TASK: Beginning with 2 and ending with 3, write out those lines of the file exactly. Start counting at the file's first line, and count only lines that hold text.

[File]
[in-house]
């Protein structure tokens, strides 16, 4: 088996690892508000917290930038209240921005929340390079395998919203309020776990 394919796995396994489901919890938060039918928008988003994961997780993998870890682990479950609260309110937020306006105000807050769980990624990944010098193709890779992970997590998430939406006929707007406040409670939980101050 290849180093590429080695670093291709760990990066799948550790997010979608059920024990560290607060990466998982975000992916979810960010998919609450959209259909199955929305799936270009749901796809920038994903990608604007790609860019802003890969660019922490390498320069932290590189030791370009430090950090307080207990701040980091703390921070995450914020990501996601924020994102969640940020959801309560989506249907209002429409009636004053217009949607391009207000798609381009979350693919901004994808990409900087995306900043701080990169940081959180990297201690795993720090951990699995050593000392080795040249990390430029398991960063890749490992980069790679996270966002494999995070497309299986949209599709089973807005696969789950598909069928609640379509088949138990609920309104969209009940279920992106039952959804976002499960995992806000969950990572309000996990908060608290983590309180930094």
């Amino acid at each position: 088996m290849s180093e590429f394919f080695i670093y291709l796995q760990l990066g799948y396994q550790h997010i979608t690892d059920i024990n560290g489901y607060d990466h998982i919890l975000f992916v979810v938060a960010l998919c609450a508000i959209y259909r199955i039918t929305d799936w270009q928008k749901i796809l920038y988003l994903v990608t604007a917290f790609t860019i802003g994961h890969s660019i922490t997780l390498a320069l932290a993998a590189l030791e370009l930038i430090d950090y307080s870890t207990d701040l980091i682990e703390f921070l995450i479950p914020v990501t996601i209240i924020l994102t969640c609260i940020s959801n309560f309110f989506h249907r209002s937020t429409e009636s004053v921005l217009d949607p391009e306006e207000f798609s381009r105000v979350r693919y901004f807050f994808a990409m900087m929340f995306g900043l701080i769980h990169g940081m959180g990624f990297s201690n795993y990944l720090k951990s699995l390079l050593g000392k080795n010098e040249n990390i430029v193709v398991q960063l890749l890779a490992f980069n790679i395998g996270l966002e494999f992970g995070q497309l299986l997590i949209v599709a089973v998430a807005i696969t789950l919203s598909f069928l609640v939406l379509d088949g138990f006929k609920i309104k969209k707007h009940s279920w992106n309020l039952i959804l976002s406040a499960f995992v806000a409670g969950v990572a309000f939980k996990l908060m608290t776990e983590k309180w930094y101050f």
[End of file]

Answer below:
């Protein structure tokens, strides 16, 4: 088996690892508000917290930038209240921005929340390079395998919203309020776990 394919796995396994489901919890938060039918928008988003994961997780993998870890682990479950609260309110937020306006105000807050769980990624990944010098193709890779992970997590998430939406006929707007406040409670939980101050 290849180093590429080695670093291709760990990066799948550790997010979608059920024990560290607060990466998982975000992916979810960010998919609450959209259909199955929305799936270009749901796809920038994903990608604007790609860019802003890969660019922490390498320069932290590189030791370009430090950090307080207990701040980091703390921070995450914020990501996601924020994102969640940020959801309560989506249907209002429409009636004053217009949607391009207000798609381009979350693919901004994808990409900087995306900043701080990169940081959180990297201690795993720090951990699995050593000392080795040249990390430029398991960063890749490992980069790679996270966002494999995070497309299986949209599709089973807005696969789950598909069928609640379509088949138990609920309104969209009940279920992106039952959804976002499960995992806000969950990572309000996990908060608290983590309180930094």
């Amino acid at each position: 088996m290849s180093e590429f394919f080695i670093y291709l796995q760990l990066g799948y396994q550790h997010i979608t690892d059920i024990n560290g489901y607060d990466h998982i919890l975000f992916v979810v938060a960010l998919c609450a508000i959209y259909r199955i039918t929305d799936w270009q928008k749901i796809l920038y988003l994903v990608t604007a917290f790609t860019i802003g994961h890969s660019i922490t997780l390498a320069l932290a993998a590189l030791e370009l930038i430090d950090y307080s870890t207990d701040l980091i682990e703390f921070l995450i479950p914020v990501t996601i209240i924020l994102t969640c609260i940020s959801n309560f309110f989506h249907r209002s937020t429409e009636s004053v921005l217009d949607p391009e306006e207000f798609s381009r105000v979350r693919y901004f807050f994808a990409m900087m929340f995306g900043l701080i769980h990169g940081m959180g990624f990297s201690n795993y990944l720090k951990s699995l390079l050593g000392k080795n010098e040249n990390i430029v193709v398991q960063l890749l890779a490992f980069n790679i395998g996270l966002e494999f992970g995070q497309l299986l997590i949209v599709a089973v998430a807005i696969t789950l919203s598909f069928l609640v939406l379509d088949g138990f006929k609920i309104k969209k707007h009940s279920w992106n309020l039952i959804l976002s406040a499960f995992v806000a409670g969950v990572a309000f939980k996990l908060m608290t776990e983590k309180w930094y101050f």